PB analysis and colony assays
PB was collected from the tail vein in a heparinized microtube (Drummond Scientific) and analyzed using CellTac (NIHON KOHDEN). For colony assays and assessment of PB mobilization of HSCs, PB was collected from the inferior vena cava of anesthetized mice using a 27G needle. MNCs from 0.5 ml PB were obtained by centrifugation using Lymphoprep (Axis-Shield) and then used for colony assays. Colony counts for CFU-C and HPP-CFC were assessed on days 7 and 14, respectively.
Primary antibodies used for IHC and flow cytometry were as follows: c-Kit (2B8; eBioscience), CD16/32 (93; eBioscience), VE-cadherin (eBioscience), c-Kit (R&D Systems), Sca-1 (E13-161.7; BioLegend), CD48 (HM48-1; BioLegend), CD150 (TC15-12F12.2; BioLegend), IL-7Rα (SB/199; BioLegend), endoglin (MJ7/18; BioLegend), CD4 (L3T4; BD), CD8 (53-6.72; BD), B220 (RA3-6B2; BD), TER-119 (BD), Gr-1 (RB6-8C5; BD), CD34 (RAM34; BD), Mac-1 (M/70; BD), Flt-3 (A2F10.1; BD), CD41 (MWReg30; BD), CD45.2 (104; BD), CD45.1 (A20; BD), GPIbα (Xia.G5; Emfret), Clec2 (AbD Serotec), and Thpo (Bioss). Secondary antibodies for IHC were Alexa Fluor 488–conjugated IgGs (Molecular Probes) or Cy3/Cy5/DyLight549/DyLight649-conjugated IgGs (Jackson ImmunoResearch Laboratories, Inc.). IHC specimens were treated with DAPI (Molecular Probes) for nuclear staining. Stimulatory rabbit anti–mouse CLEC-2 antibody was a gift of K. Suzuki-Inoue.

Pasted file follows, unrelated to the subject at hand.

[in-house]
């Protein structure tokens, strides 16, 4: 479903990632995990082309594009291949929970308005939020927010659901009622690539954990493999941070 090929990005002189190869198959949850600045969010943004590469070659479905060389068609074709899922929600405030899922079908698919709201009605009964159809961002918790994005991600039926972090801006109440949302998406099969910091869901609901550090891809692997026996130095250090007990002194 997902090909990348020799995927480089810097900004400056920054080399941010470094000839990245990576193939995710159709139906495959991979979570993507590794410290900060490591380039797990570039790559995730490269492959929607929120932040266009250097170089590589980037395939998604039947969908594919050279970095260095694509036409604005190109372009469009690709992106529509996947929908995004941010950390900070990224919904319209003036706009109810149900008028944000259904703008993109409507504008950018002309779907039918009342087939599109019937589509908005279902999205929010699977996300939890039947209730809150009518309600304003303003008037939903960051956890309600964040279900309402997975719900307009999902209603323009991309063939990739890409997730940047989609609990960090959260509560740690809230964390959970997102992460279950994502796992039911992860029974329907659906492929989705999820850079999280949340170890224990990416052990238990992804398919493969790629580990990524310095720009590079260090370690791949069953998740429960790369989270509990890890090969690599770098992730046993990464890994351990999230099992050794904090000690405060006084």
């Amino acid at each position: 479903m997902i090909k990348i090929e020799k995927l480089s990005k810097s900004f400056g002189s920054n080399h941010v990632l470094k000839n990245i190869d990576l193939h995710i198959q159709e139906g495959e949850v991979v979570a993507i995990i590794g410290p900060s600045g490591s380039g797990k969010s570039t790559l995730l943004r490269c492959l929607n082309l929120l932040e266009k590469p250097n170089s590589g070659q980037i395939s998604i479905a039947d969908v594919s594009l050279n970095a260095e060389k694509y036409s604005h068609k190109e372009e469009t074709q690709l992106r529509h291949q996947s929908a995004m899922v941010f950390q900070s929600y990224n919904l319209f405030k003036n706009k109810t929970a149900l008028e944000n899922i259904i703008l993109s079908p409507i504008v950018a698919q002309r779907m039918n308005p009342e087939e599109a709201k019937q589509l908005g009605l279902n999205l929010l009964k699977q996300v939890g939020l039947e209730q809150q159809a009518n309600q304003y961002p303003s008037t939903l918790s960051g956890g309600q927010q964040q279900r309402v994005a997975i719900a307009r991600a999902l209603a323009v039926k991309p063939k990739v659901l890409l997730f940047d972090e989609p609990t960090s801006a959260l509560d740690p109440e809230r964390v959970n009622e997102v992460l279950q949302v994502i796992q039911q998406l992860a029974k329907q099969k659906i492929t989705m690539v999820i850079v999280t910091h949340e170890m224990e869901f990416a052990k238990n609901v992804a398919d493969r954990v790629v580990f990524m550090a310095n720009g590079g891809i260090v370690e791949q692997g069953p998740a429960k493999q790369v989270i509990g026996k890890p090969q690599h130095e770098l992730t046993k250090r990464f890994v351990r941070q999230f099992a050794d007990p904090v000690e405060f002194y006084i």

Immunostaining of BM
Confocal microscopy and quantification of fluorescent images
Fluorescence images were obtained using a confocal laser-scanning microscope (FV1000; Olympus). Scanning was performed in sequential laser emission mode to avoid scanning at other wavelengths. Images obtained from BM sections were analyzed using the TissueQuest image analysis software (TissueGnostics).
Flow cytometric analysis, cell cycle analysis, and competitive repopulation assays